And finally, the last reason I offer up is perhaps, to me, the most immediately important. My desire, from the day I wrote my first blogpost, has been and remains simple: to be able to continue to practise in a job which, for all its frustrations, I love, while drawing attention to the problems in the system. This arrangement allows me to do just that. While I would hope that, in the event of my unmasking, there would be sufficient recognition of my good intentions to allow me to continue to practise, it would be naive to suppose that I could carry on writing as well. At least one would have to fall. I would, in reality, either slink back with sun-burned wings into a muted practice; or walk away from the Bar and contemplate another life altogether. That is a choice which I know that ultimately I may be forced to make. But it’s not one I want to. Not while I still hope I have a contribution to offer to both.
This weekend’s Twitter thread, which has received a surprisingly warm reception (even from Bananarama themselves), is as below. It is important, it struck me as I sat stationary on a snow-stranded train, that we always hold (girl) power to account and challenge legal myths wherever they arise, however difficult that may be.
🎵And the judge and the jury, they all put the blame on me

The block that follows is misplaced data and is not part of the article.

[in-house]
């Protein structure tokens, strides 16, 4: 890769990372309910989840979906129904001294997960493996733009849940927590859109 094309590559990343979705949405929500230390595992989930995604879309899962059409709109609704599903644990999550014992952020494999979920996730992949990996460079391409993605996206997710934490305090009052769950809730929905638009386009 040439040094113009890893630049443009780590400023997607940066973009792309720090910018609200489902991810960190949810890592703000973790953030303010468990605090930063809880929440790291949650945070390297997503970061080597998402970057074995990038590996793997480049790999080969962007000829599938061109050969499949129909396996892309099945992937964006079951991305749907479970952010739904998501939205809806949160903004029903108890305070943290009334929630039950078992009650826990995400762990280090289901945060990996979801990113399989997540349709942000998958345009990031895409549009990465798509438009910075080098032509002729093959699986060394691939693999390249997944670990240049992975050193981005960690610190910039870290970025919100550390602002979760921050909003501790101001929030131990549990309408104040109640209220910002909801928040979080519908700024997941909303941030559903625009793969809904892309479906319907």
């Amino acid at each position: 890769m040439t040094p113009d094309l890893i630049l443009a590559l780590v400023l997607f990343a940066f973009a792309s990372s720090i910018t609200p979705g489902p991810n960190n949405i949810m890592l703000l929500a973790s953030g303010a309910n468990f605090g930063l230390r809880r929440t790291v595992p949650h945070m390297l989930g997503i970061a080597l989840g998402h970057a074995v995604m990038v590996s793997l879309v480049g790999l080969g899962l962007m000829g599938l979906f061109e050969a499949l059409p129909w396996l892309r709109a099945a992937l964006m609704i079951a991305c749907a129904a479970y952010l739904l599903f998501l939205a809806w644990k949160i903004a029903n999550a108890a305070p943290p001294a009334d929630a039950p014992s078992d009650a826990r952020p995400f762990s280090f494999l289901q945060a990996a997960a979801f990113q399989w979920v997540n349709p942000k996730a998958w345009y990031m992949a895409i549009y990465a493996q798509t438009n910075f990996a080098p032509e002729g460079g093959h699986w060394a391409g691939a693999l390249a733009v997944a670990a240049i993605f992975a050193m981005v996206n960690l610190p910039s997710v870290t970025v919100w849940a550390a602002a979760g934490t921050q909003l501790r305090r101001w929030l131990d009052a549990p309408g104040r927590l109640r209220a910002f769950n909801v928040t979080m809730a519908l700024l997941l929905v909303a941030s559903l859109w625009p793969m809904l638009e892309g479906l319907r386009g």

They wouldn’t go for my story, they wouldn’t hear my plea…
Only you can set me free, coz I’m guilty, guilty as a girl can be
Come on baby, can’t you see, I stand accuuuused of love in the first degree🎵
There are many legal inaccuracies and errors that Bananarama fall into here. I think it’s important that we address them.
Firstly, Bananarama erroneously assume that the judge AND the jury are judging the merits of the defence. This is simply not true. Judges in Crown Courts, even Courts of Love, are judges of law alone. The verdict is for the jury.
The ONLY way this would stand up to scrutiny is if the judge had ruled, as a matter of law, that a particular defence was not available, and directed the jury in such terms. Absent further detail, we cannot assume that this happened.
Secondly, the existence of a jury indicates that there is a contested trial to determine guilt. HOWEVER…
…Bananarama confess – openly – that they are not only guilty, but guilty as a girl can be (by which they are presumably accepting a degree of culpability placing them at the top of the range of the highest category on the relevant Sentencing Guideline).